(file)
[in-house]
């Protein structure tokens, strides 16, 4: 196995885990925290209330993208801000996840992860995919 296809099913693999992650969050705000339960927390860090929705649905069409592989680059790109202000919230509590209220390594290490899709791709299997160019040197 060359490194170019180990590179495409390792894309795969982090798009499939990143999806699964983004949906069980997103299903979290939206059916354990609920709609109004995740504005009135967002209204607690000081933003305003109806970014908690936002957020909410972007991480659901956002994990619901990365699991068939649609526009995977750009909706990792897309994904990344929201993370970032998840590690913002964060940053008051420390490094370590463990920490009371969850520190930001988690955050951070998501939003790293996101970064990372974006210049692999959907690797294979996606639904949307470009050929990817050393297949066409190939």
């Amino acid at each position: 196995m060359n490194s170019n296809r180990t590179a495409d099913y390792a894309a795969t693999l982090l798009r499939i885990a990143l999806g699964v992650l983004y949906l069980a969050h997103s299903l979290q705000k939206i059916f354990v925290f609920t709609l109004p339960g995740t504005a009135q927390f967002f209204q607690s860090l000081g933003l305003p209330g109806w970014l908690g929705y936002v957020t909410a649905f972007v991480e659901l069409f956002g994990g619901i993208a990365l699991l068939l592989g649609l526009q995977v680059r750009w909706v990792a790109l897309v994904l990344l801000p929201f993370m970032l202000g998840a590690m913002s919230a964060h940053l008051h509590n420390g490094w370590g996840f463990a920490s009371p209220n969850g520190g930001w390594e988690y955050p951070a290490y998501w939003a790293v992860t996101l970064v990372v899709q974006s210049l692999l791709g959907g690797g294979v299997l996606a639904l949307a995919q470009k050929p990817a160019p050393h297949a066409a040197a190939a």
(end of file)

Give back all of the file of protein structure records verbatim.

[in-house]
């Protein structure tokens, strides 16, 4: 196995885990925290209330993208801000996840992860995919 296809099913693999992650969050705000339960927390860090929705649905069409592989680059790109202000919230509590209220390594290490899709791709299997160019040197 060359490194170019180990590179495409390792894309795969982090798009499939990143999806699964983004949906069980997103299903979290939206059916354990609920709609109004995740504005009135967002209204607690000081933003305003109806970014908690936002957020909410972007991480659901956002994990619901990365699991068939649609526009995977750009909706990792897309994904990344929201993370970032998840590690913002964060940053008051420390490094370590463990920490009371969850520190930001988690955050951070998501939003790293996101970064990372974006210049692999959907690797294979996606639904949307470009050929990817050393297949066409190939």
């Amino acid at each position: 196995m060359n490194s170019n296809r180990t590179a495409d099913y390792a894309a795969t693999l982090l798009r499939i885990a990143l999806g699964v992650l983004y949906l069980a969050h997103s299903l979290q705000k939206i059916f354990v925290f609920t709609l109004p339960g995740t504005a009135q927390f967002f209204q607690s860090l000081g933003l305003p209330g109806w970014l908690g929705y936002v957020t909410a649905f972007v991480e659901l069409f956002g994990g619901i993208a990365l699991l068939l592989g649609l526009q995977v680059r750009w909706v990792a790109l897309v994904l990344l801000p929201f993370m970032l202000g998840a590690m913002s919230a964060h940053l008051h509590n420390g490094w370590g996840f463990a920490s009371p209220n969850g520190g930001w390594e988690y955050p951070a290490y998501w939003a790293v992860t996101l970064v990372v899709q974006s210049l692999l791709g959907g690797g294979v299997l996606a639904l949307a995919q470009k050929p990817a160019p050393h297949a066409a040197a190939a």